This is a blog by the students at the S P Jain Center of Management, Dubai, Singapore. The site is designed to play a common ground for the students and alumni of SPJCM to blog about their lives at the campus, industry exposure, events, current happenings, and everything else. The views expressed are solely those of the author(s) and do not reflect the views of S P Jain Center of Management. For more information on S P Jain Center of Management and the courses offered, visit the official SPJCM website

A Soldier’s Daughter Never Cries

Wednesday, July 15, 2009

Sameera Yargop

Human Resources Management
December 08

No. This isn’t a book review for the James Ivory bestseller. Nor is it a claim that soldier’s daughters (more specifically, me) never cry. It is a line my father used on the occasions when I would hold on to his OG (Olive Green) clad leg for dear life and refuse to let him board his train. I have always wanted to write about my feelings for the spirit of the Indian soldier. Having experienced it so closely and drawn from it all my life.

 It is a fact that the Indian Army has a standing in our country that no other government institution can match or even come close to. Most people take this for granted, but very few know what goes into being a soldier.

 When I was young, my father being an Infantarian was posted in inaccessible (Families weren’t allowed.) field areas for almost 2 postings out of every 3. It was a rare treat to have him around on birthdays and Diwali because that meant that unreasonable and absurd demands would always be met with a benevolent smile, which otherwise would completely be ignored by my knowing and experienced (read strict and no nonsense) mother.

Since we were in Pune for the most and did not travel with the paltan (A unit within the Regiment is referred to as a Paltan.) there were times when I knew that my mom found it hard to cope without an adequate support system. Having dad come to school on annual days was something that was unheard of and it wasn’t rare that he forgot what class my brother and I were in.

 I have no doubt that my father like every single member of any defense service had his moments of weakness too. When pressure was high and the warmth of home and family must have seemed far away. But the only dad that we ever saw was the one smiling and whipping us into shape ever so often, when reports of wayward behavior reached him.

 I’ve had the good fortune of visiting a few army posts over the years. The respect that an officer commands from the troops is the basis on which The Indian Army functions. An officer’s authority, whether he is a Second Lieutenant straight out of IMA (Indian Military Academy) or a Lieutenant General with 30 years of experience behind him, is unquestioned by his men. If he commands them to stand in the line of fire, they do it. With a simple belief that he will watch their backs.

The pressure of watching your men injured, maimed and often killed on a day to day basis, while putting your own family on the back burner, is one that would make any board room seem almost laughable in comparison.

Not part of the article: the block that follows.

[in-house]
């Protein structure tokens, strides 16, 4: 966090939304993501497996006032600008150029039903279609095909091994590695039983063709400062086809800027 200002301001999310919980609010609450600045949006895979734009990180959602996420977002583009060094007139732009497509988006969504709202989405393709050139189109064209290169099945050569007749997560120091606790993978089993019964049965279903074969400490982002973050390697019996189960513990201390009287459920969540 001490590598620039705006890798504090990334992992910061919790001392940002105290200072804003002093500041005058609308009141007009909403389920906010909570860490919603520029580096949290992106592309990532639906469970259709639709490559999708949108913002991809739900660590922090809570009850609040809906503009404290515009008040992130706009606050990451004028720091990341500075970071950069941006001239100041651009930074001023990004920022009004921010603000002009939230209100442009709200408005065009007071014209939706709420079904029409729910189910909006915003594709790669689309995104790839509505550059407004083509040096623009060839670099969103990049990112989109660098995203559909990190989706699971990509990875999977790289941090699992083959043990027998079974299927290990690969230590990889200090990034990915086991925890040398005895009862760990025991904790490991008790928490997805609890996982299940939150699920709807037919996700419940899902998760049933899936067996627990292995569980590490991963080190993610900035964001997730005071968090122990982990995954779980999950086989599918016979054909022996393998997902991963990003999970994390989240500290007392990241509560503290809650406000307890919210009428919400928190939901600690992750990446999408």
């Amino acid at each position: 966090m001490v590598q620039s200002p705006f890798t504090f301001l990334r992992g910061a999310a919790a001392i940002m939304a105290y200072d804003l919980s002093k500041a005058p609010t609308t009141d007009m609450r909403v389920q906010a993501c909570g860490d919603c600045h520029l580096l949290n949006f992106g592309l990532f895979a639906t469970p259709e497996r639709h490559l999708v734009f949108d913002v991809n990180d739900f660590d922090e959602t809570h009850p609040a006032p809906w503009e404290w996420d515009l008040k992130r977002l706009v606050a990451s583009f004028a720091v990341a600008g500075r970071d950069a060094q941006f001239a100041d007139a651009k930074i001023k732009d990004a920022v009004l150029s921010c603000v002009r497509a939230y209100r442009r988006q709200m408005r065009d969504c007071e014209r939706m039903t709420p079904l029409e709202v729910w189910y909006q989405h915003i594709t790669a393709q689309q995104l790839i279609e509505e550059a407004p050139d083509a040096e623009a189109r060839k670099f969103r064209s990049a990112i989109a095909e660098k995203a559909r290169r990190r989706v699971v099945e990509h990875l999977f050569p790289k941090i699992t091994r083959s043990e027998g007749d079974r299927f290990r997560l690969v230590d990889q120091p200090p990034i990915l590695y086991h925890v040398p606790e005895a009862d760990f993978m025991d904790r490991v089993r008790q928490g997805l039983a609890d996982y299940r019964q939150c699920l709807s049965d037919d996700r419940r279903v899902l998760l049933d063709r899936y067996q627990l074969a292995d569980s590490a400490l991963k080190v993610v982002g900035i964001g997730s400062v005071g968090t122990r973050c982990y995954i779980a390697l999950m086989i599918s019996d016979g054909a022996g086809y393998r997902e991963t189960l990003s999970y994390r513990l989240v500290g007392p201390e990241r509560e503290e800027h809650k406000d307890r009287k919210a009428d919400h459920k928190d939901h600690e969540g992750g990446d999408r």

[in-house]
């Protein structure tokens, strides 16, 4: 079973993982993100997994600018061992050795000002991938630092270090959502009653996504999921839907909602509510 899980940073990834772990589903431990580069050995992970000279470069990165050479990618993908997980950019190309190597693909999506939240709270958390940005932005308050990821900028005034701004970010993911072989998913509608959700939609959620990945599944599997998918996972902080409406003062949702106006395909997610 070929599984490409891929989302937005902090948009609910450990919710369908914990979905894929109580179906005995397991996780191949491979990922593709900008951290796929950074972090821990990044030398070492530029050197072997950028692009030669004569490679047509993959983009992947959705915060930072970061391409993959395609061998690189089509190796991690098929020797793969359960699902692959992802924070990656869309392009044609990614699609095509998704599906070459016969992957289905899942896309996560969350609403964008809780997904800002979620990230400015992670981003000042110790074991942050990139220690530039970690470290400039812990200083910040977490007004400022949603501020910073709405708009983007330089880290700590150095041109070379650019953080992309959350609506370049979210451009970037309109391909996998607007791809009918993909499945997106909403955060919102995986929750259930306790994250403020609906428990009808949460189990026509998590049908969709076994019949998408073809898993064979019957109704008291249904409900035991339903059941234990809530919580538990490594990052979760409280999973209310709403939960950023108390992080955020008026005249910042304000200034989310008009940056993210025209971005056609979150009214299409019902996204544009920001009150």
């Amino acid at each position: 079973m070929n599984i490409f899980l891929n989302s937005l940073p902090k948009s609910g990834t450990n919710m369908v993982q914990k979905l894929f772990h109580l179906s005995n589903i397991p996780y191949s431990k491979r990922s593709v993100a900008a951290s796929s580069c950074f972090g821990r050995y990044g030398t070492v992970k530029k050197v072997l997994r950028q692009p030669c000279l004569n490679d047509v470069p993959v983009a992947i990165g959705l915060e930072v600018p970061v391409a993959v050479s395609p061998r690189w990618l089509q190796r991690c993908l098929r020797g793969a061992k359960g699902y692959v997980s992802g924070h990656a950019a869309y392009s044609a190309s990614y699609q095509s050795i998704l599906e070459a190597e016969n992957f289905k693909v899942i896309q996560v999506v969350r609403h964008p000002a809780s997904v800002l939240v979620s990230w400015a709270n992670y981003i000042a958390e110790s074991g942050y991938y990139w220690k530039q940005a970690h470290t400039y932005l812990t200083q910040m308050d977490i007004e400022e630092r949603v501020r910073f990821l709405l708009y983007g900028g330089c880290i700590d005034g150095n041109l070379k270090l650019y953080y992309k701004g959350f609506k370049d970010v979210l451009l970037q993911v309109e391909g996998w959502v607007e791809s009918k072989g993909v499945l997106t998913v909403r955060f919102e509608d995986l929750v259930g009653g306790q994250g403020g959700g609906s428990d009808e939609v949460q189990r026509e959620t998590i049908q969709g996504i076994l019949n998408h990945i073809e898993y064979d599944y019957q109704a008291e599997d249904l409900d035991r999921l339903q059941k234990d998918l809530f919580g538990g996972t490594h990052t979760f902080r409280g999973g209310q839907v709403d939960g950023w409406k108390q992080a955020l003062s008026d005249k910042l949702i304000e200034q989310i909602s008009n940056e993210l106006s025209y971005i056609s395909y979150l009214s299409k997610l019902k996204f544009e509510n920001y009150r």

Bravery and chivalry, these are the values that a soldier always stands for. And believe me when I say, these are not empty words. Only the lucky few who have experienced this life can truly understand its depth.

If I were to be born more than once, I would proudly choose to be a soldier’s daughter again. My father has demonstrated to me not just with words but with every action that there is no place for fear in a warrior’s heart.

Because for a soldier all the sacrifices are but a small price to pay for the glory and privilege of being of able to serve his country.

4 comments:

Mohamed Ajmal July 16, 2009 at 3:06 AM  

Hello Sameera

On quite some occasions, I've tried to compare what makes army men loyal while corporate men rebellious. What strikes the most is stunningly close to what you said as "With a simple belief that he will watch their backs". Guess we need to incorporate the same values wherein companies truly care for their employees, not just in words but in action. Being a HR personnel yourself, I'm sure you'd agree that HRs are the ones who shape the Organizational Culture. Here's wishing you all the very best.

Cheers to your writing,

Mohamed Ajmal
GHRM
Nov 09 intake

Lokesh Mudgal July 23, 2009 at 8:54 AM  

There could not have been a better read for the day.. thanks... and perhaps for this reason when you see a solider, you realize the SPark (cant control my passion for SPark magazine) in his eyes. But the most complicated part for me as an outsider or perhaps in a better word the "privileged" (cuz of our defense forces there to protect our identity) is a simple question.. How do our soldiers control emotions which by any means are the weakest knot of a human being... and for this bravery I just salute them all...

Shenelle July 30, 2009 at 12:58 PM  

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Sagar Kharpudikar October 20, 2009 at 5:55 AM  

This one is straight out of the heart and since i was one of those who got recommended in army SSB, i can know how the feelings are behind it. Anyways, destiny did not allow me to come in merit list but i could make it thru to sp jain april 10 intake.

Nice article and i hope there are many to come.

Sagar.
PMM- April 10

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